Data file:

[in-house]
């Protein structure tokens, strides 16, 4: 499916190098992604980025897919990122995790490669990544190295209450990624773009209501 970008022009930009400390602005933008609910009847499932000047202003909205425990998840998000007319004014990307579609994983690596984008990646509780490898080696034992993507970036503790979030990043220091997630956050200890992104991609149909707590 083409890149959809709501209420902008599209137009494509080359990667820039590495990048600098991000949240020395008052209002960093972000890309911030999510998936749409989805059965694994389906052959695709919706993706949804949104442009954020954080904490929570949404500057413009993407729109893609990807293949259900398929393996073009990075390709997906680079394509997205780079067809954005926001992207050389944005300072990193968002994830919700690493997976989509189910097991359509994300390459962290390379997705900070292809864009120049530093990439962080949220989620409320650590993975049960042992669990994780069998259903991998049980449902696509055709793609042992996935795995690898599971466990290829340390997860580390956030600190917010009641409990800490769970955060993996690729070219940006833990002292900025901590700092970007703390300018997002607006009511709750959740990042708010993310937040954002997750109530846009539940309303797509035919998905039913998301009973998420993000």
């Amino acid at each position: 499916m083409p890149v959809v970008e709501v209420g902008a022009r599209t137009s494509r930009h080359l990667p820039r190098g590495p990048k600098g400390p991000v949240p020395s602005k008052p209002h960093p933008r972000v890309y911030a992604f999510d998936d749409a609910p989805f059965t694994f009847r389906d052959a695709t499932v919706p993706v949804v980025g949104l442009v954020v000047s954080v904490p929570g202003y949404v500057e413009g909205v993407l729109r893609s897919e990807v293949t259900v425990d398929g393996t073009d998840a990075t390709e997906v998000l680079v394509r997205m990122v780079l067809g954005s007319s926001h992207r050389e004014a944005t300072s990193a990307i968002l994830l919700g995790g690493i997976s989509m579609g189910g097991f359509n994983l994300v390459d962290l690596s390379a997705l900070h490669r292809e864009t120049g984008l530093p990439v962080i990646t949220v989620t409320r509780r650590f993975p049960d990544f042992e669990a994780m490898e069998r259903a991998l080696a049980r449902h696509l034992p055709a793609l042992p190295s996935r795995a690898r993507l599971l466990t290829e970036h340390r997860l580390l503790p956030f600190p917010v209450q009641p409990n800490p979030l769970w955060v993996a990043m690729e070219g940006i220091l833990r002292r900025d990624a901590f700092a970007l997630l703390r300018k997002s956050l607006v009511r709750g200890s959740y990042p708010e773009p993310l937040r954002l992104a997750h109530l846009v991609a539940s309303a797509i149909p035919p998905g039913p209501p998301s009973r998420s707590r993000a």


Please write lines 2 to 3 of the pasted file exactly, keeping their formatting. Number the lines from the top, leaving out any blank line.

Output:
């Protein structure tokens, strides 16, 4: 499916190098992604980025897919990122995790490669990544190295209450990624773009209501 970008022009930009400390602005933008609910009847499932000047202003909205425990998840998000007319004014990307579609994983690596984008990646509780490898080696034992993507970036503790979030990043220091997630956050200890992104991609149909707590 083409890149959809709501209420902008599209137009494509080359990667820039590495990048600098991000949240020395008052209002960093972000890309911030999510998936749409989805059965694994389906052959695709919706993706949804949104442009954020954080904490929570949404500057413009993407729109893609990807293949259900398929393996073009990075390709997906680079394509997205780079067809954005926001992207050389944005300072990193968002994830919700690493997976989509189910097991359509994300390459962290390379997705900070292809864009120049530093990439962080949220989620409320650590993975049960042992669990994780069998259903991998049980449902696509055709793609042992996935795995690898599971466990290829340390997860580390956030600190917010009641409990800490769970955060993996690729070219940006833990002292900025901590700092970007703390300018997002607006009511709750959740990042708010993310937040954002997750109530846009539940309303797509035919998905039913998301009973998420993000």
């Amino acid at each position: 499916m083409p890149v959809v970008e709501v209420g902008a022009r599209t137009s494509r930009h080359l990667p820039r190098g590495p990048k600098g400390p991000v949240p020395s602005k008052p209002h960093p933008r972000v890309y911030a992604f999510d998936d749409a609910p989805f059965t694994f009847r389906d052959a695709t499932v919706p993706v949804v980025g949104l442009v954020v000047s954080v904490p929570g202003y949404v500057e413009g909205v993407l729109r893609s897919e990807v293949t259900v425990d398929g393996t073009d998840a990075t390709e997906v998000l680079v394509r997205m990122v780079l067809g954005s007319s926001h992207r050389e004014a944005t300072s990193a990307i968002l994830l919700g995790g690493i997976s989509m579609g189910g097991f359509n994983l994300v390459d962290l690596s390379a997705l900070h490669r292809e864009t120049g984008l530093p990439v962080i990646t949220v989620t409320r509780r650590f993975p049960d990544f042992e669990a994780m490898e069998r259903a991998l080696a049980r449902h696509l034992p055709a793609l042992p190295s996935r795995a690898r993507l599971l466990t290829e970036h340390r997860l580390l503790p956030f600190p917010v209450q009641p409990n800490p979030l769970w955060v993996a990043m690729e070219g940006i220091l833990r002292r900025d990624a901590f700092a970007l997630l703390r300018k997002s956050l607006v009511r709750g200890s959740y990042p708010e773009p993310l937040r954002l992104a997750h109530l846009v991609a539940s309303a797509i149909p035919p998905g039913p209501p998301s009973r998420s707590r993000a």